Until my recent visit to it on the Manchester Art Walk, I was not aware of Manchester Museum. Yesterday I went there asketching. It is a normal sort of museum in that it has fossils and bones and stuffed animals and primary school children on educational visits. (Typical conversation: ‘I can’t draw.’ ‘Can you write?’ ‘Yes.’ ‘Could you write when you started school?’ ‘No.’ ‘Well the reason you can now is that someone showed you and then you’ve practiced every day. It’s the same with drawing. You practice every day and you’ll be able to draw really well in a few years time.’)
Here’s some of my sketches. (If you click on any of them you should get a bigger version.):
Dall Sheep – 0.8 Fine liner pen
I was told by one little girl that this drawing was ‘very neat’ – obviously a major attribute in primary school. Unlike the animals I tried to draw on a farm a few months ago, this sheep stayed perfectly still. It’s amazing what a bit of stuffing will do!
Bengal Tiger – 4B pencil
I don’t like using a pencil. It’s too grey. I’d much sooner use ink even if you can’t rub out your mistakes! This was my first drawing of the day, so any mistakes I’m putting down to ‘getting loose’.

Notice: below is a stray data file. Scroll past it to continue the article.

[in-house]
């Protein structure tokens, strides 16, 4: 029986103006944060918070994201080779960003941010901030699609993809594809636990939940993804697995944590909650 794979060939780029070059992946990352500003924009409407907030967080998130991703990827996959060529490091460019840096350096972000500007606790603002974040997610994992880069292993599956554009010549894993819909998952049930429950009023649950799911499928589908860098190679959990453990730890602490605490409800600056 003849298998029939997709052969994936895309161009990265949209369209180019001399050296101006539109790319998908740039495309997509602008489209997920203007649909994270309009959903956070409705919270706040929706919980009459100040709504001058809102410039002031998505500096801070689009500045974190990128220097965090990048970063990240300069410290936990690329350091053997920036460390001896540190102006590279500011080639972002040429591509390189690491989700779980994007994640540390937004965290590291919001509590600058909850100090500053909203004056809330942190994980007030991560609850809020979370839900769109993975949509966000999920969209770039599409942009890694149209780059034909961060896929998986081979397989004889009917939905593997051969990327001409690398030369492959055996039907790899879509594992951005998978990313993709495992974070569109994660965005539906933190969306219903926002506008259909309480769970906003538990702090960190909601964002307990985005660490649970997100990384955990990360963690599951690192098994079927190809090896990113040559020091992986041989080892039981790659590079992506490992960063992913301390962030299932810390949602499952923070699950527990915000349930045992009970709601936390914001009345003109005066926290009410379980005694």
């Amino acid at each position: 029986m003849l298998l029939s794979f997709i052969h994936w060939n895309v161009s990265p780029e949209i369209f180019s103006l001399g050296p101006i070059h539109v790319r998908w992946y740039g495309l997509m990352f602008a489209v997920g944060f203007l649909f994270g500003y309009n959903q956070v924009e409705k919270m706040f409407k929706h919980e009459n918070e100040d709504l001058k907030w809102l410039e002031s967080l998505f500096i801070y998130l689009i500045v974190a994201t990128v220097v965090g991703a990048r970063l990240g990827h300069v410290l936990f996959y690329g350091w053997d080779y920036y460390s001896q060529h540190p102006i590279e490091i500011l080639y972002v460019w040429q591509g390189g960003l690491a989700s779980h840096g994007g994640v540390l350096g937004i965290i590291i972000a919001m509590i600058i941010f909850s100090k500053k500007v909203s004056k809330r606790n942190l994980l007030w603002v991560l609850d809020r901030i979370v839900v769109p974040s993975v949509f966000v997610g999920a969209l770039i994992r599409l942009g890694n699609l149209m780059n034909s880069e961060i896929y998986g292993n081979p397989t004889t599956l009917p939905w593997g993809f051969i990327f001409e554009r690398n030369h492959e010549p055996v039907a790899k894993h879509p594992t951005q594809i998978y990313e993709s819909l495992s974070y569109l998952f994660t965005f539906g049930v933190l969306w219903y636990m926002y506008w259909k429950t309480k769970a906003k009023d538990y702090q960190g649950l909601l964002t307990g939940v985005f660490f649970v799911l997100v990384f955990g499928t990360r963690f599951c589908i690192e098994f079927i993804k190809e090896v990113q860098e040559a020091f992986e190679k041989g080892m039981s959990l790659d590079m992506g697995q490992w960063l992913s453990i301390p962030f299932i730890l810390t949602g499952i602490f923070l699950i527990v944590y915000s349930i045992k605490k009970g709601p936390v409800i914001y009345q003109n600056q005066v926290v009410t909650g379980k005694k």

Skull of Old Billy – Soft Pastels
My OCA drawing course requires a drawing in three tones for the highlights, the midtones and the shadows. Old Billy was a horse which was born in 1760 and died in 1822, which, it is believed, was a record.
Human Skull – Charcoal
I rubbed some charcoal over a page in my sketchbook then smoothed it out with a tissue. I drew the skull with my rubber (UK)/eraser (US) adding more charcoal for the shadows. Even allowing for a bit of foreshortening as I was looking up at the skull, I’m not happy with the proportions.
Spiny-tailed Monitor Lizard – 0.8 Fine liner pen
Unlike the tiger and the sheep, this lizard was alive and not stuffed. However, lizards tend to stay in one position for long periods which this one obligingly did.